Conclusions: Overall, young adult MSM aged 19 to 25 years described the MyPEEPS Mobile as educational, informative, and usable for their sexual health education and HIV prevention needs, and they provided actionable recommendations to optimize its use and applicability for this age group.

    JMIR Form Res 2020;4(4):e17901

    doi:10.2196/17901

    KEYWORDS



    Introduction

    Background

    Of the 38,739 new HIV diagnoses in the United States and dependent areas, young men, aged 13 to 24 years, accounted for 18% of new diagnoses of HIV in 2017 [1]. Despite continued advances in HIV prevention due, in part, to the widespread promotion of treatment as prevention [2,3] for HIV-positive individuals and pre-exposure prophylaxis (PrEP) [4,5] for high-risk HIV-negative individuals, young men who have sex with men (YMSM) continue to bear the burden of new HIV infections. Of the young men diagnosed with HIV in 2017, 21% were aged 15 to 19 years and 79% were aged 20 to 24 years, with 93% of male cases attributed to male-to-male sexual contact [6]. Further highlighting the severity of the epidemic among subpopulations, young black/African American and Hispanic/Latino youth account for the highest proportion of new HIV diagnoses [6]. Given the racial/ethnic disparities in the epidemic, access to culturally and developmentally appropriate HIV prevention tools for YMSM of color is vital to Ending the HIV Epidemic: A Plan for America initiative in the United States, as proposed by the Department of Health and Human Services [7].

    Sexual risk factors among YMSM identified in the literature include low rates of HIV testing; high rates of sexually transmitted infections (STIs), particularly among youth of color aged 20 to 24 years; substance use; as well as low levels of consistent condom and PrEP use [6,8]. YMSM face additional multilevel challenges to accessing effective sexual health education and services, including low risk awareness, intersectional stigma, poor access to care, high cost of care, medical mistrust, homelessness, and lack of culturally appropriate care [9-12].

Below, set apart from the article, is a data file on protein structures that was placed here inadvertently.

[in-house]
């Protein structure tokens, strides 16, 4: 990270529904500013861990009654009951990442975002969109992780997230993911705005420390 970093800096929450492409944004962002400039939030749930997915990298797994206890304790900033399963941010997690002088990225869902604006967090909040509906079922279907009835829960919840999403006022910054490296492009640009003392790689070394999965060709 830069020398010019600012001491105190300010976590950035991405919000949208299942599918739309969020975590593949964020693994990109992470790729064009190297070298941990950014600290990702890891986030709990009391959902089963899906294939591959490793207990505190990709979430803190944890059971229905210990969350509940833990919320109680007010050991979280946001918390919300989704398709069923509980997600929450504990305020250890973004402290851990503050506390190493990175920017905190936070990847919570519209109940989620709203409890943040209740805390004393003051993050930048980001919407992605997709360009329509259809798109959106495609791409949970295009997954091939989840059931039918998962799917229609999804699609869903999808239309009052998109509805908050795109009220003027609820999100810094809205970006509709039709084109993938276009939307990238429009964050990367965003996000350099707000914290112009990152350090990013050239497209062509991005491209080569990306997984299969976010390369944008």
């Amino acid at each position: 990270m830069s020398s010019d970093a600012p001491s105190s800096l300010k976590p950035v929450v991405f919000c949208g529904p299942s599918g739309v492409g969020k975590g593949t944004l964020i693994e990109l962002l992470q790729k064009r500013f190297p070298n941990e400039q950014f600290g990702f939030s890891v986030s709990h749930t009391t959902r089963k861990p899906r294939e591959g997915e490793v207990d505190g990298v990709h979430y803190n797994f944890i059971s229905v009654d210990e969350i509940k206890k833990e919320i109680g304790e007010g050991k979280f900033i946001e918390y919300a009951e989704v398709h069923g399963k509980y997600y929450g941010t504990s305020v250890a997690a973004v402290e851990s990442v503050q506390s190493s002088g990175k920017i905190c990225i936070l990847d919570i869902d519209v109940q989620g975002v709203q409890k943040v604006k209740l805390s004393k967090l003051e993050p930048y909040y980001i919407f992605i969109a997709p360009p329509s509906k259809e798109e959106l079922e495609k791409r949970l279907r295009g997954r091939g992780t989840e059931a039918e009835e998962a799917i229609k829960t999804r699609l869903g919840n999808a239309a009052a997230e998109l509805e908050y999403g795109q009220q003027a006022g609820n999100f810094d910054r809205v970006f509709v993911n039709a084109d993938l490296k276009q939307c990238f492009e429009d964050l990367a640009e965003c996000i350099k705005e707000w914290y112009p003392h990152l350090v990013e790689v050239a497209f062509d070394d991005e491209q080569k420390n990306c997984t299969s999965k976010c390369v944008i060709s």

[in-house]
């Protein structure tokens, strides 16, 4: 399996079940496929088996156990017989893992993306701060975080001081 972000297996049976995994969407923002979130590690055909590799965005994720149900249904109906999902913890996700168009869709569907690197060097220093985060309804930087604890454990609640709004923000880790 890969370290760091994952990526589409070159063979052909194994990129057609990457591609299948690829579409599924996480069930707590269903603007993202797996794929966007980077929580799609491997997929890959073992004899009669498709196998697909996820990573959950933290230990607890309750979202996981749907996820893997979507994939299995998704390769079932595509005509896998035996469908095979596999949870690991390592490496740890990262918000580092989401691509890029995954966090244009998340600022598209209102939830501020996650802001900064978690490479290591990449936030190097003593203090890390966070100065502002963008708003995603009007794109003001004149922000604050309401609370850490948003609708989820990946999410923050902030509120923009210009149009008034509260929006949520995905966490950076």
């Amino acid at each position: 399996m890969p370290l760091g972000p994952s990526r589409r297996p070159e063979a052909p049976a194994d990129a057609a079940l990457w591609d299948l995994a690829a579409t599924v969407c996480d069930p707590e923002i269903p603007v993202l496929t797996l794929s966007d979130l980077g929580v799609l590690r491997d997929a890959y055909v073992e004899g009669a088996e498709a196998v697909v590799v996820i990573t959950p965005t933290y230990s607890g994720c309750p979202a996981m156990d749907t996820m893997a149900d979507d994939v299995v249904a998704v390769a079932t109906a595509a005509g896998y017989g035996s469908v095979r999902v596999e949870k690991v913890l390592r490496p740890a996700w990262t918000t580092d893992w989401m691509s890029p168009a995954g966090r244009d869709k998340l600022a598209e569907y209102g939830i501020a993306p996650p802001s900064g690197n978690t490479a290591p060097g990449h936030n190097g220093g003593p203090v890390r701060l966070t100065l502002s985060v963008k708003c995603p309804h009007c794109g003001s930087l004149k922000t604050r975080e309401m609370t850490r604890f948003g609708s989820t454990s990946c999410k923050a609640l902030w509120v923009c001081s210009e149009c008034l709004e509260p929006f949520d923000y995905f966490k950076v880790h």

According to the US 2020 National HIV/AIDS Strategy, public health initiatives should focus on increasing HIV and STI testing, linkage to care, universal viral suppression, and increasing PrEP awareness and access [13]. In addition to these strategies, access to HIV prevention information via Web and mobile platforms has been shown to improve knowledge, acceptability, and utilization of health prevention interventions and services [14].

    In consideration of the 2020 National HIV/AIDS Strategy, several culturally tailored mobile health (mHealth) technology interventions have been designed in areas of primary HIV prevention (eg, myDEx, Male Youth Pursuing Empowerment, Education and Prevention around Sexuality [MyPEEPS], and HealthMindr), HIV testing and PrEP uptake (eg, P3: Prepared, Protected, emPowered; Mychoices; and mLab), and linkage to care (eg, LYNX and Get Connected) and are in various stages of testing for feasibility, acceptability, and efficacy [14-20]. Advantages of mHealth apps include the ability to rapidly and cost-effectively disseminate information broadly while also addressing the stated needs and desires of men who have sex with men (MSM) [14,21,22]. Moreover, use of mobile apps for sexual health education may facilitate privacy for YMSM while accessing sensitive and often stigmatized health information [23].